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Counting Sheep, and His Blessings

Augusta County attorney-shepherd is living his dream

When Francis Chester-Cestari was a little boy, he dreamed of sheep, but not in the conventional way. He dreamed of owning them.

Although born and bred in Brooklyn, he says he always dreamed of farming and raising sheep in a pastoral setting like Virginia. “I wanted to be a farmer from a very young age and growing up in the city was confining both mentally and physically for me in that respect.”

Chester-Cestari started his own company at age 10 and worked his way through college and law school by growing and selling roadside produce and raising a limited number of livestock. He credits his parents for encouraging his agrarian endeavors and helping him to make them a profitable reality.

In 1968, not long after becoming a practicing attorney, Chester-Cestari married and resolved to follow his lifelong dream to move from New York to Virginia. He soon discovered that busting out of Brooklyn and landing in Louisa County was only the beginning of a long, still-continuing journey.


He says he soon found out that the realities of 1960s’ Virginia were somewhat different from the pastoral paradise originally envisioned in his youth.

“When I first got here, I was immediately told that I already had three strikes against me,” he recalls. “I was a Yankee, a Catholic and an Italian—and I was told by some locals that ‘my kind’ was ‘not cotton to’ in these parts.”

But Chester-Cestari persevered and started up both a sheep farm and a legal practice in his new chosen homeplace,making friends in unexpected places in the process.

“It was the Black community that first accepted me,” he says. Chester-Cestari employed several Blacks to work on his farm and word soon spread among them that he was a fairman.

After a while, he says many from the local Black community began coming to him for legal help, citing continuing discriminatory practices contrary to newly passed civil rights legislation.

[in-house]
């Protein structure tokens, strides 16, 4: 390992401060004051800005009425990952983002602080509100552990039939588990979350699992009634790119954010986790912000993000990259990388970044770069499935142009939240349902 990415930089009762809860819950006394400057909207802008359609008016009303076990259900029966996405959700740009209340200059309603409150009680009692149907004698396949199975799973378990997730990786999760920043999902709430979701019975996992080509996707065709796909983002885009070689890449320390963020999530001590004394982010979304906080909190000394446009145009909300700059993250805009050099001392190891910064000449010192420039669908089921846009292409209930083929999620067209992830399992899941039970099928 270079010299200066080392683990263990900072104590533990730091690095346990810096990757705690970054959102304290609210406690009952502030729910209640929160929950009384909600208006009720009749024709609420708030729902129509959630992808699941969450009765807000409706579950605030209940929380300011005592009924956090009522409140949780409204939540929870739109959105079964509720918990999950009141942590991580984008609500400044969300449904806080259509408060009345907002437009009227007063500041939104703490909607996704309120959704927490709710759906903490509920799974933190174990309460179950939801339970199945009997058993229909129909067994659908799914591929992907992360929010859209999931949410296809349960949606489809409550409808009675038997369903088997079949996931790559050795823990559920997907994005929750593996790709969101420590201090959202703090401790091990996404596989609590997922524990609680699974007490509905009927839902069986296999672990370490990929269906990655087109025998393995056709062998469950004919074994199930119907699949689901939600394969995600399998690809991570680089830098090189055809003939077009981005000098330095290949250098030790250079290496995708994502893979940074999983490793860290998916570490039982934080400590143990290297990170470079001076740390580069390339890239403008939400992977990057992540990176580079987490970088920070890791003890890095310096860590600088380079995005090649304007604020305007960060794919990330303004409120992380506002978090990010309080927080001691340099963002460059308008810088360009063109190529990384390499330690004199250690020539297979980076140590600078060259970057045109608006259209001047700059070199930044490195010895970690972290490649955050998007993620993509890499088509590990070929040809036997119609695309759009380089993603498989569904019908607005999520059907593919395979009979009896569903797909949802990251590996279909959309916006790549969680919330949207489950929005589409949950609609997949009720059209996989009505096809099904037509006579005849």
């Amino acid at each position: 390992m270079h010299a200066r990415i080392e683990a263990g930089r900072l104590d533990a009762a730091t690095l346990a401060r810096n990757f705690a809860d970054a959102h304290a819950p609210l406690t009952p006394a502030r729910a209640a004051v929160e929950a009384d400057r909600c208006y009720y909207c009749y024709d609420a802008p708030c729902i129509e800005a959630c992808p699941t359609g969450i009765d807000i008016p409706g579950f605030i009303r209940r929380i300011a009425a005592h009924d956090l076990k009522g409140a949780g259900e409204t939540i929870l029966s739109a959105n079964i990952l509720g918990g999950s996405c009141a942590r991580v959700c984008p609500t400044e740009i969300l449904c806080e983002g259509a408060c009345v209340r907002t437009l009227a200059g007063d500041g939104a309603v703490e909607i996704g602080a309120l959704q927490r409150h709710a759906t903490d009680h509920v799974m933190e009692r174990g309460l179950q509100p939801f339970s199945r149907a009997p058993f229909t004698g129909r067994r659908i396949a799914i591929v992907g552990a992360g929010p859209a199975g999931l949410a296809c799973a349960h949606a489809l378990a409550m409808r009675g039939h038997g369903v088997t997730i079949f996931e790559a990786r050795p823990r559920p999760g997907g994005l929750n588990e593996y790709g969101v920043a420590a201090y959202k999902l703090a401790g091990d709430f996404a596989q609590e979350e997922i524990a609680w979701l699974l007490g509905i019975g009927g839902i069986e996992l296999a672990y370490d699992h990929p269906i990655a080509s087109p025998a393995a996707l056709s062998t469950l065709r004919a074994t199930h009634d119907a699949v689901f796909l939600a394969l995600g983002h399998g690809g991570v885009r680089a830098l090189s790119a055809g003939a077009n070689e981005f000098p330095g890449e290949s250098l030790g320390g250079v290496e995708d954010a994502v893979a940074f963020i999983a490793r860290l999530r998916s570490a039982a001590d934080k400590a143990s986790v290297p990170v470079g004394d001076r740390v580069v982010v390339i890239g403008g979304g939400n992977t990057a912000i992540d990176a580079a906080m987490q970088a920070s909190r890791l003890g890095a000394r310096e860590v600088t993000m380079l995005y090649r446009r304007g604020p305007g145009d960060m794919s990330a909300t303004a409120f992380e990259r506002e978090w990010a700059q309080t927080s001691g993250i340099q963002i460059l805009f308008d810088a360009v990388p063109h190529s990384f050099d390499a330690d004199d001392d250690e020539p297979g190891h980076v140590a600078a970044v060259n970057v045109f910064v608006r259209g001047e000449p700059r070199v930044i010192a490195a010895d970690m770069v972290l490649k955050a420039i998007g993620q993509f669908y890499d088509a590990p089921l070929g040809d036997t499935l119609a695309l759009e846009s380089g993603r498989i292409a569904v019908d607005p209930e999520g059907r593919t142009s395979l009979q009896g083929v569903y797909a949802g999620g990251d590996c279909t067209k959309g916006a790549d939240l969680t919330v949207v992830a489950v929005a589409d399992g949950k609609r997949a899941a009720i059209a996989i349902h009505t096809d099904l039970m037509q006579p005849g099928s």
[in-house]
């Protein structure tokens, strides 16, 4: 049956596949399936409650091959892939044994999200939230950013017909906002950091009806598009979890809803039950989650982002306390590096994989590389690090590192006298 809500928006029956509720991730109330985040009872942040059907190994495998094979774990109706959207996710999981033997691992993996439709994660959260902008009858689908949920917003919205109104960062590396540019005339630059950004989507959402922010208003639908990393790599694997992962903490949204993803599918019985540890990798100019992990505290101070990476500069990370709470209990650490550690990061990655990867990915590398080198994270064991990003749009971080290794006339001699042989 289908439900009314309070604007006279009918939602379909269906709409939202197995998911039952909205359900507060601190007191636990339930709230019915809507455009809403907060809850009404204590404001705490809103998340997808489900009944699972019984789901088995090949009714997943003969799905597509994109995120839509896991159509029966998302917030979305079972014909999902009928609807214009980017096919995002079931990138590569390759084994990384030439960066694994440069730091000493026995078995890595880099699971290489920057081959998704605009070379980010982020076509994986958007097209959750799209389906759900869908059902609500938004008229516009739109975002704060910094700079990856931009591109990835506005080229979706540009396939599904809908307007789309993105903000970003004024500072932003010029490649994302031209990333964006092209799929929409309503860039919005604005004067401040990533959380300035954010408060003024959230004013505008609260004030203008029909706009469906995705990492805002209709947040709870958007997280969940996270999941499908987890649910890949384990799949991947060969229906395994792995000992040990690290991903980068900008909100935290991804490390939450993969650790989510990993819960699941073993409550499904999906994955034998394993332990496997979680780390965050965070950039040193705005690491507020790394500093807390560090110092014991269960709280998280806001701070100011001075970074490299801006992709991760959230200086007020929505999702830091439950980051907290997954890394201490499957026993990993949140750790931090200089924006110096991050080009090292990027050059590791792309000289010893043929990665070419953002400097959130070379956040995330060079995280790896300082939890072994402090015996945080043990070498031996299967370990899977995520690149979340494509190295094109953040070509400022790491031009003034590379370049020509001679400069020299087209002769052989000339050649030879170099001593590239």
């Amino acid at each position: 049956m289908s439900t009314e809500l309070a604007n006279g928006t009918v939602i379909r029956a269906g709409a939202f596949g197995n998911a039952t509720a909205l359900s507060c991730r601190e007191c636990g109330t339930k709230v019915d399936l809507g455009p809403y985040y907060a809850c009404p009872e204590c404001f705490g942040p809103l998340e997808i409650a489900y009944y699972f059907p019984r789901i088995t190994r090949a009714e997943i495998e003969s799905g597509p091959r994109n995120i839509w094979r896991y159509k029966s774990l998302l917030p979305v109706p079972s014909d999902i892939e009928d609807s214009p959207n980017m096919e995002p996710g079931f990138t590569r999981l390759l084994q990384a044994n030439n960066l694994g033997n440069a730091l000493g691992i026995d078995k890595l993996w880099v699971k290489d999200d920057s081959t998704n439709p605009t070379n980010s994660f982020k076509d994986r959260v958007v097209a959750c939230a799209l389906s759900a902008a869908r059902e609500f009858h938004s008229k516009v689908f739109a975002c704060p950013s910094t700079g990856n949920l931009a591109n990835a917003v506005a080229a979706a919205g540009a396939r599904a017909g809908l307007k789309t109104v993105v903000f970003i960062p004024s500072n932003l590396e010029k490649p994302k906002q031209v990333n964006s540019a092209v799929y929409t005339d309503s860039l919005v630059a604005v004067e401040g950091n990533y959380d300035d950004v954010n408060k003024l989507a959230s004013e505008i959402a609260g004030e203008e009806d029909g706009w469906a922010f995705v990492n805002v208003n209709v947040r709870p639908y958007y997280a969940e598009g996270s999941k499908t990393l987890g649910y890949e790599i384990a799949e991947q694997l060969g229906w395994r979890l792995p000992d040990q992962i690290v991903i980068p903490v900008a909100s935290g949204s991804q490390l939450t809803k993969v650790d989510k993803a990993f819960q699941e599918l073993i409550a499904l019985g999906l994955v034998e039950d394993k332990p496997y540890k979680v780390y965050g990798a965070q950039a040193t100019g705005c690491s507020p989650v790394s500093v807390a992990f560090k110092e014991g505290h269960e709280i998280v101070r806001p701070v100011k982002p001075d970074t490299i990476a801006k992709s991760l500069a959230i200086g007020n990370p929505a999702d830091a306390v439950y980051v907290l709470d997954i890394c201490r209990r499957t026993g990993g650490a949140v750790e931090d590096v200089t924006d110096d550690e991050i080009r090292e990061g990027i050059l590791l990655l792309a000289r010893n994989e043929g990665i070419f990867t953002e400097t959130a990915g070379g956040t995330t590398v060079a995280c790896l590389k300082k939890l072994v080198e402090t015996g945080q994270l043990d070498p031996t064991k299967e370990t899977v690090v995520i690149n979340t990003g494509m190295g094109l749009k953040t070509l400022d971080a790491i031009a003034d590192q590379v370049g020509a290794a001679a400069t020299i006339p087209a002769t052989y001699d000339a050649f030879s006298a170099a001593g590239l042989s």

In 1975,Chester-Cestari says he made one of the most momentous decisions of his life. He was in a sheep pasture on his tractor when he saw his wife frantically running to him.

“She informed me that the sitting General District Court judge had been assassinated in the Louisa County Courthouse by a young Black man with a sawed-off shotgun,” he says. “It turned out that the young man had once worked for me on the farm. His parents asked me to represent him because no one else would. After some soul-searching, I agreed to take the case.”

Chester-Cestari says the unprecipitated experience became the highlight of his legal career.

“The defendant never really gave a valid reason for his actions and the case culminated in a hung jury due to my use of a ‘not guilty by reason of insanity’ defense, something that was not nearly as common then as it is now,” he says.

The case was retried in Augusta County after a new prosecutor was elected and the state Supreme Court approved a change of venue. The defendant was found guilty and sentenced to state prison.

“I was not involved with the retrial, but the original Louisa County trial resulted in better relations between the races, and it also helped to establish me as a Virginian,” he says.


In 1980, Chester-Cestari and his wife moved from Louisa County to Rockbridge County and then eventually to Augusta County. “We purchased farms that had their own wool mills, and we began producing yarn. It was and continues to be an exciting time,” he says.

Today, the couple continues to raise sheep in Augusta Springs, and sell yarn and other wool products at their country store on Little Calf Pasture Highway. The store also houses Chester-Cestari’s law office and the Cestari Textile Museum.

“I am living my dream and I enjoy every day on my Virginia farm,”Chester-Cestari says. “I have really lived two lives, one as an attorney and one as a shepherd. Some people might find that a bizarre combination, but it works just fine for me.”

For more information, visit cestarisheep.com.